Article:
About this leader: Griesser built a user-friendly content management system from scratch. The idea started when he bought a Mac with a seed grant and set about learning how to write code. Since then he has launched a successful online business, My Savu, and is working on two more.
Billy Oelsner, Senior biology major from Charleston, S.C. (left)
About this leader: Oelsner was Wake Forest’s first NCIAA Ambassador — one of 12 students nationwide to serve in this role. Oelsner received an NCIAA grant because of his involvement in both scientific and social entrepreneurship. He organized the Invention to Venture Conference in April 2011 to help raise awareness about resources available at Wake Forest for budding entrepreneurs.
Creativity and Innovation Awards
Charles Ramsey, Sophomore from Murfreesboro, N.C.
Recognized for: growing his passion as a musician and writer and his love of language and interest in how people think. Ramsey, also a Kemper Fellow, will be in Chicago this summer on a internship at the Art Institute of Chicago.
Spurge Carter First-year student
Recognized for: the gift of curiosity that fuels his passion for making an impact in the world. This summer Spurge will be working in New York City.
Faculty Entrepreneurship Excellence Awards
For course development
Dilip Kondepudi and Abdou Lachgar, Chemistry
Course: The minor in entrepreneurship and social enterprise is one of the most popular, with 75 students enrolling each year. One of the most creative classes developed for this minor, “Green Technologies: Science and Entrepreneurship,” is taught by Kondepudi and Lachgar. The course explores how new technologies can be made more sustainable and socially responsible.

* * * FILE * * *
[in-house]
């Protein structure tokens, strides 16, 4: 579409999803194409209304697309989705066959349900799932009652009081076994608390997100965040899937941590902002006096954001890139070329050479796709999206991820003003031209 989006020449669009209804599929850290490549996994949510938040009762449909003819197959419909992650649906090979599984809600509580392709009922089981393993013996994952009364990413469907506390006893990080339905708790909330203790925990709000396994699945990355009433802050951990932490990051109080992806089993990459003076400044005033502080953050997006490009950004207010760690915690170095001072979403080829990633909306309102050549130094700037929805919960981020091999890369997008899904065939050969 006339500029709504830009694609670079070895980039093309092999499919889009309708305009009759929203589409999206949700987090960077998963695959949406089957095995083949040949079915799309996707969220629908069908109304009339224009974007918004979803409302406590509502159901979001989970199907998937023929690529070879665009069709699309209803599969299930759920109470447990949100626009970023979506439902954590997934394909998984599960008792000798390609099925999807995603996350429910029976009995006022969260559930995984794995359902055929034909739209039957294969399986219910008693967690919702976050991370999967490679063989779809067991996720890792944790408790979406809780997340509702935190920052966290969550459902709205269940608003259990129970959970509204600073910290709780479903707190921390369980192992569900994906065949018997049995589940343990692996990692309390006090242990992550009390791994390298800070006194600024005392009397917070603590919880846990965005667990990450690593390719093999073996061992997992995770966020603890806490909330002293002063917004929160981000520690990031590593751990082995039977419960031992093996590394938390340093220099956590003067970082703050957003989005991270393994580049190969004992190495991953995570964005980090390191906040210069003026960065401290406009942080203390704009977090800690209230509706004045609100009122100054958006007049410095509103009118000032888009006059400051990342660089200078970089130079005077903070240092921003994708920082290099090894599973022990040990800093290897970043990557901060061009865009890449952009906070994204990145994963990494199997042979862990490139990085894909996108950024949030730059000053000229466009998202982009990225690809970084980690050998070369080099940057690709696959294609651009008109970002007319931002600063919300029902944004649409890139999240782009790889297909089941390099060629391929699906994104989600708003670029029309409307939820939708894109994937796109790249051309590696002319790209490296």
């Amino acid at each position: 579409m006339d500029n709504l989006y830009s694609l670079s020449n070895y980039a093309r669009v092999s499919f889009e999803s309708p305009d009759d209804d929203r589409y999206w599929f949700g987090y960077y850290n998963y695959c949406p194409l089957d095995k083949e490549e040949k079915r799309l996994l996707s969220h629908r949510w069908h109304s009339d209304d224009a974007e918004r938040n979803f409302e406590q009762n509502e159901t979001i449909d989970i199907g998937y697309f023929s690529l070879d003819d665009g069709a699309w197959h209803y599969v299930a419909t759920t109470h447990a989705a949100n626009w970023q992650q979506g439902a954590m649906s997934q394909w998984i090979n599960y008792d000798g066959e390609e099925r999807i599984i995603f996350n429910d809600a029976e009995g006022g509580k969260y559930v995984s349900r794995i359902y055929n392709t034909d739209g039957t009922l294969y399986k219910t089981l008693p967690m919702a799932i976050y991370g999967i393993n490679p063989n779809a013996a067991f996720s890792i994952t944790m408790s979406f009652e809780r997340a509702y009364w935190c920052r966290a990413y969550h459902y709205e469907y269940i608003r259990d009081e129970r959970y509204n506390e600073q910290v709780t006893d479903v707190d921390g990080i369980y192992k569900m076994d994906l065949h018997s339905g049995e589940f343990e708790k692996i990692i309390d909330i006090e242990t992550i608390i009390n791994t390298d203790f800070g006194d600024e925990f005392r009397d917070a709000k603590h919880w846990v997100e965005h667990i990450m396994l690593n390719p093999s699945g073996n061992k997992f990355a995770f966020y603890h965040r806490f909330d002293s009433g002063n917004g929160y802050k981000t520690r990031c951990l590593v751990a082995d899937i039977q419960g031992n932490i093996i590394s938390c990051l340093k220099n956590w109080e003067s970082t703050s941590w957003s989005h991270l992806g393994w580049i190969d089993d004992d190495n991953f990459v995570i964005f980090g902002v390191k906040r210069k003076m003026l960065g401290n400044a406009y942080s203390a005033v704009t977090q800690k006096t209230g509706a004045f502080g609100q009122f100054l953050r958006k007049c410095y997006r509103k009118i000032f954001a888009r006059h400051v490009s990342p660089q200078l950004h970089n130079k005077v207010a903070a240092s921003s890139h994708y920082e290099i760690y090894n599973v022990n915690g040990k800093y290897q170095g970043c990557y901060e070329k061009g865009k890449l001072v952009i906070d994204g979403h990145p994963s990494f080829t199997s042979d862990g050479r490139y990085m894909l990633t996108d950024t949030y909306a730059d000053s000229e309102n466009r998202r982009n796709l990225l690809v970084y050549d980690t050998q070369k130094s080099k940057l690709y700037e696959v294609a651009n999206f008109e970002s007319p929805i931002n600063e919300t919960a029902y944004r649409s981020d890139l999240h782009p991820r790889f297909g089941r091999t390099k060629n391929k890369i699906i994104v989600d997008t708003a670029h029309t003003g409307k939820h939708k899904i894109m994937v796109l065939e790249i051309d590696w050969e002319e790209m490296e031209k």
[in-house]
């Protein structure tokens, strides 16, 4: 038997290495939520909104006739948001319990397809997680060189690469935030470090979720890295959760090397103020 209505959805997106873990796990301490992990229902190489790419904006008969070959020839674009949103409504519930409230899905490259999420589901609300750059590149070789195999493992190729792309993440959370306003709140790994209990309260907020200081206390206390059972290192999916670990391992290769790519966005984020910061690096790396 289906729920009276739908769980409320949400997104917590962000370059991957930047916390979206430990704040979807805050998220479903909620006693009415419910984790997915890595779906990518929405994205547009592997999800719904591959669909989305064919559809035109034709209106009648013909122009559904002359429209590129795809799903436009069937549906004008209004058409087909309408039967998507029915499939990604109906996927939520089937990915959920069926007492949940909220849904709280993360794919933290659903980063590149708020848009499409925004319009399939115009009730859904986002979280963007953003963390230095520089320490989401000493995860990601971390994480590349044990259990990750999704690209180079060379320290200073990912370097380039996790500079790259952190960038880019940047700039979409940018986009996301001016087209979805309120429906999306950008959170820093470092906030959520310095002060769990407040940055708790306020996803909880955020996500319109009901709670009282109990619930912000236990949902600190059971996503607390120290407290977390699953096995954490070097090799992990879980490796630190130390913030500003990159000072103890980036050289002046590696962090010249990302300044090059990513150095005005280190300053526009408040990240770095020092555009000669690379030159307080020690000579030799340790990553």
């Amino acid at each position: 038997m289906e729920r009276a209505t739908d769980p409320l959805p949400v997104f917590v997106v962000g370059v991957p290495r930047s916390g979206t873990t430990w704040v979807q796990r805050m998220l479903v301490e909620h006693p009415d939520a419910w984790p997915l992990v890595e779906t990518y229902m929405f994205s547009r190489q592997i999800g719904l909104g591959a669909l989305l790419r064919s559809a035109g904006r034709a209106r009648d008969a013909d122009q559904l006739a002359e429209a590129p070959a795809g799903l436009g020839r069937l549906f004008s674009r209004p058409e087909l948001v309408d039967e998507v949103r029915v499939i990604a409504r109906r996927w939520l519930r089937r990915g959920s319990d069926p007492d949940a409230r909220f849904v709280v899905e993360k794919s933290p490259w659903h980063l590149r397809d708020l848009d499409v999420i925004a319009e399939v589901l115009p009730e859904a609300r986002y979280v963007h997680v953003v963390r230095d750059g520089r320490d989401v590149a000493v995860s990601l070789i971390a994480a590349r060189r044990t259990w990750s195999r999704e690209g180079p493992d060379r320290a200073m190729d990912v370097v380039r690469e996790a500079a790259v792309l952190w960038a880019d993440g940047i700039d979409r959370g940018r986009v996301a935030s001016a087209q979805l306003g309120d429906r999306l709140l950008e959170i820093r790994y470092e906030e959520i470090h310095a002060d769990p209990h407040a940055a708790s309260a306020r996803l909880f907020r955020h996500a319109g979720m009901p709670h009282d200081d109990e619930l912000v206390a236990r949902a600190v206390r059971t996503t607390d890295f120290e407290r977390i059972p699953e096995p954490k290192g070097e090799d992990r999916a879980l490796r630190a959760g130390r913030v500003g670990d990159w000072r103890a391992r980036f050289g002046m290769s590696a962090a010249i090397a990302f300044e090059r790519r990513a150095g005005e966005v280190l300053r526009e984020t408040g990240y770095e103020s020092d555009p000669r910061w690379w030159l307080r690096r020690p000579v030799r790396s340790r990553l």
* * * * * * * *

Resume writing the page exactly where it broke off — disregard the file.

For program development
Paul Pauca, Computer science
Project: A faculty member in the computer science department, Pauca initiated a program to help students develop mobile applications. As a component of the program Pauca designed an introductory course in computer science focusing on digital media. He and some of his students have started exploring the use of mobile technology to improve the quality of life of people with disabilities. They recently released Verbal Victor, a low-cost augmentative communication system for people with communication and speech disabilities. Verbal Victor has sold over 1,300 copies to date in the App Store.
Russell D. and Elfriede Hobbs Awards
The endowment provides seed grants, internships, and other support for undergraduate students, and the Russell D. and Elfriede Hobbs Award for Entrepreneurial Achievement for Student and Faculty Entrepreneurs. Winners receive $2500 in recognition of their entrepreneurial achievements.
Faculty Award for a New Venture
Ken Berenhaut, Mathematics
Venture: Berenhaut launched “Involve – a Journal of Mathematics” as a venue in which undergraduates could be encouraged to write and publish high-quality research. His venture has grown to national and international prominence and can be found on the shelves of over 150 libraries worldwide. Berenhaut has published more than 50 papers with undergraduate students.
Student Award for a Social Venture
Venture: Ecopeful.com sells fair-trade products from around the world and is currently marketing its products to college students. Ecopeful.com hopes to become part of the dialogue on the fair-trade movement through the sale of socially-conscious products that are beneficial to struggling artisans from numerous countries. Fair-trade products sold by Ecopeful.com range from clothing and jewelry, to unique and different personal items.
Student Award for a Commercial Venture
Afton Vechery, Business and enterprise management
Venture: Kera10 was born out of an internship Vechery did last summer at a local biotechnology company, KN LLC. There has been a rising trend in crossover from biotechnology to the cosmetic industry due to the early revenue potential of cosmetic products that do not require Food and Drug Administration approval. Kera10 will be a “cosmecutical” spin-out from KN LLC that focuses on the hair and skincare markets, providing all- natural solutions to unmet needs in the cosmetics industry.
~ Kim McGrath, Office of Communications